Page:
ST. LOUIS (KMOX) - One of the more divisive issues in Missouri this year is teacher tenure. It’s under attack, and it’s being vigorously defended.
Leading the drive to eliminate teacher tenure is Attorney Marc Ellinger, who says a system without tenure will motivate the best candidates to get into the teaching profession.
“What its going to do is encourage innovation and encourage teachers to be flexible and work hard to get the best student performance.” said Ellinger.
It would have just the opposite effect says Mike Wood with the Missouri Teachers Association. He says eliminating tenure would discourage a willingness to think outside the box. “They are asked to do alot in their classrooms everyday to educate children and a lot of times the decisions they have to make with their students are not always popular with the parents or the board of education.” said Wood.
“Why teachers need tenure is to protect them so they can have the ability to continue to do this difficult job without worrying about getting arbitrarily terminated.” said Wood.
Ellinger argues: “Once a teacher gets tenure it is nearly impossible to get rid of them for performance issues. They don’t have that incentive to do well because they are going to get paid , they are going to receive their increases regardless of their performance.”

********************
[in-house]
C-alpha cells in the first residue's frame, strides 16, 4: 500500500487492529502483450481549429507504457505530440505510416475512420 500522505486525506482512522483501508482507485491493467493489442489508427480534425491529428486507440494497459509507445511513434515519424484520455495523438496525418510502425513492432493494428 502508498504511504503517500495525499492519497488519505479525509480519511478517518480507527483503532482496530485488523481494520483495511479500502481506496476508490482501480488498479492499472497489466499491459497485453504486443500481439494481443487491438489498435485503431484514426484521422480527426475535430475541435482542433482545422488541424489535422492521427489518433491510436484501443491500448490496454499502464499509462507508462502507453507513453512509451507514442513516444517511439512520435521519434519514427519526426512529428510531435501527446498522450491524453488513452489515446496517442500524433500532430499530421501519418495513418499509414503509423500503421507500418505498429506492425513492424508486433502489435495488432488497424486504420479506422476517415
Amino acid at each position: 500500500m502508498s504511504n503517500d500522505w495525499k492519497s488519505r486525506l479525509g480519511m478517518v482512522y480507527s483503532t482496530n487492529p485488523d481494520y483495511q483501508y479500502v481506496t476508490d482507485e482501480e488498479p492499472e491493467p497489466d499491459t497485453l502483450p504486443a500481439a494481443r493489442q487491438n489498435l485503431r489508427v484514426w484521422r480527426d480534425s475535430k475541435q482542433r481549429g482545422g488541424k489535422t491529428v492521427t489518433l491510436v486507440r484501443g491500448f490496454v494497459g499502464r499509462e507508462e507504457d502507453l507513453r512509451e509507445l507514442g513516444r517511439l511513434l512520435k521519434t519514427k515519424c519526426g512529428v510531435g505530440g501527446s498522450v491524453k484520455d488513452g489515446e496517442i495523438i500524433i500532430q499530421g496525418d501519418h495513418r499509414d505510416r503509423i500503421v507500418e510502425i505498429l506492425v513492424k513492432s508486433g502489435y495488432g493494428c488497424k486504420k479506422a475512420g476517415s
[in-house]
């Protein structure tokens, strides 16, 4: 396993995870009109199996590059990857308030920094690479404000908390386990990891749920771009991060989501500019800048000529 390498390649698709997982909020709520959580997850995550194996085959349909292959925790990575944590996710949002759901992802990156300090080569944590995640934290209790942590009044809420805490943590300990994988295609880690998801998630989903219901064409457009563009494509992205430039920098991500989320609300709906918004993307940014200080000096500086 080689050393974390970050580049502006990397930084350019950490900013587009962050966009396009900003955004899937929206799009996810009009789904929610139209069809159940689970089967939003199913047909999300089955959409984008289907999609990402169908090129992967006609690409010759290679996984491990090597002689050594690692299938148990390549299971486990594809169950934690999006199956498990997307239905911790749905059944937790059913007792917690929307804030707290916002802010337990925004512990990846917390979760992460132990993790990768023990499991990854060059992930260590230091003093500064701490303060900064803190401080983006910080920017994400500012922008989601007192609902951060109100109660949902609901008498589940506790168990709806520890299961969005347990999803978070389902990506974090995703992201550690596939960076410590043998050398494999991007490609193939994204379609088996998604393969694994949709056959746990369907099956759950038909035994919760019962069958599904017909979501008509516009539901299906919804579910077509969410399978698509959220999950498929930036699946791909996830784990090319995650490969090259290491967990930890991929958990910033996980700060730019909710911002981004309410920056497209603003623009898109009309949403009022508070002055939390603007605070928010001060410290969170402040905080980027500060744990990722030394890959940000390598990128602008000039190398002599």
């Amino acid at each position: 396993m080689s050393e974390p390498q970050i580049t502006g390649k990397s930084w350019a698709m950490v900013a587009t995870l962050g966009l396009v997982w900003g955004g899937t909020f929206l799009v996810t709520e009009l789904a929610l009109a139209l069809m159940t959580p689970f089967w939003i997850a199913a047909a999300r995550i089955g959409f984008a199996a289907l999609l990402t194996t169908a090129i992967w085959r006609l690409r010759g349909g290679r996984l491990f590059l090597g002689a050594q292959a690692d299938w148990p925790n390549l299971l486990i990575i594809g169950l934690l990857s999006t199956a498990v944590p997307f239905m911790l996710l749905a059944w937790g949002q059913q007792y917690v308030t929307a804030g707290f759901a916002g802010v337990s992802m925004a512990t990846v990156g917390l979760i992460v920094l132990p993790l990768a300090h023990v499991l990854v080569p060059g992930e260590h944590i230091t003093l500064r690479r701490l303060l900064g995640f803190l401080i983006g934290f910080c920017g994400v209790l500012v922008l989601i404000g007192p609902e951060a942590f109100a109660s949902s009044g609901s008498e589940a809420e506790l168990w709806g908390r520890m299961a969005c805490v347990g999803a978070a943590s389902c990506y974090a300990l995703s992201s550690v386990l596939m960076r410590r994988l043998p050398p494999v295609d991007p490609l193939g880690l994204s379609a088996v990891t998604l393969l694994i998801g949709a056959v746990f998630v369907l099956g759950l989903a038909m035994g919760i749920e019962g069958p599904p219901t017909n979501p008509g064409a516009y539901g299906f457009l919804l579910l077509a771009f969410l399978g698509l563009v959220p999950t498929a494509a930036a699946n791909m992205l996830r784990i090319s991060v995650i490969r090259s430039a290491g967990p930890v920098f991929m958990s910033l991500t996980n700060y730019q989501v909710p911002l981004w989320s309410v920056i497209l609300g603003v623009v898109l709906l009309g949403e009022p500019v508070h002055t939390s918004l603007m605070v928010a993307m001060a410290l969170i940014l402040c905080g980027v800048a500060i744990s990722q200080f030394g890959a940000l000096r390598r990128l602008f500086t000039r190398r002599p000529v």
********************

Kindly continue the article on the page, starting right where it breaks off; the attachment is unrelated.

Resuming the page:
Wood counters: “They don’t understand the teacher tenure law we have in Missouri. It is not a costly or long process to remove someone that is doing poorly in the classroom.” Wood says the present law simply gives a tenured teacher the right to due process before termination.”
Wood says a tenured teacher can still be fired, but the contract assures them of due process.
The move to eliminate tenure will first have to file a petition with the Secretary of State and then collect 150,000 signatures to put a question on the ballot. Ellinger says the proposal would not effect teachers who are currently tenured. The longest contract with a new teacher could not exceed three years. School districts that don’t abide by the law would lose state funding.
Copyright KMOX Radio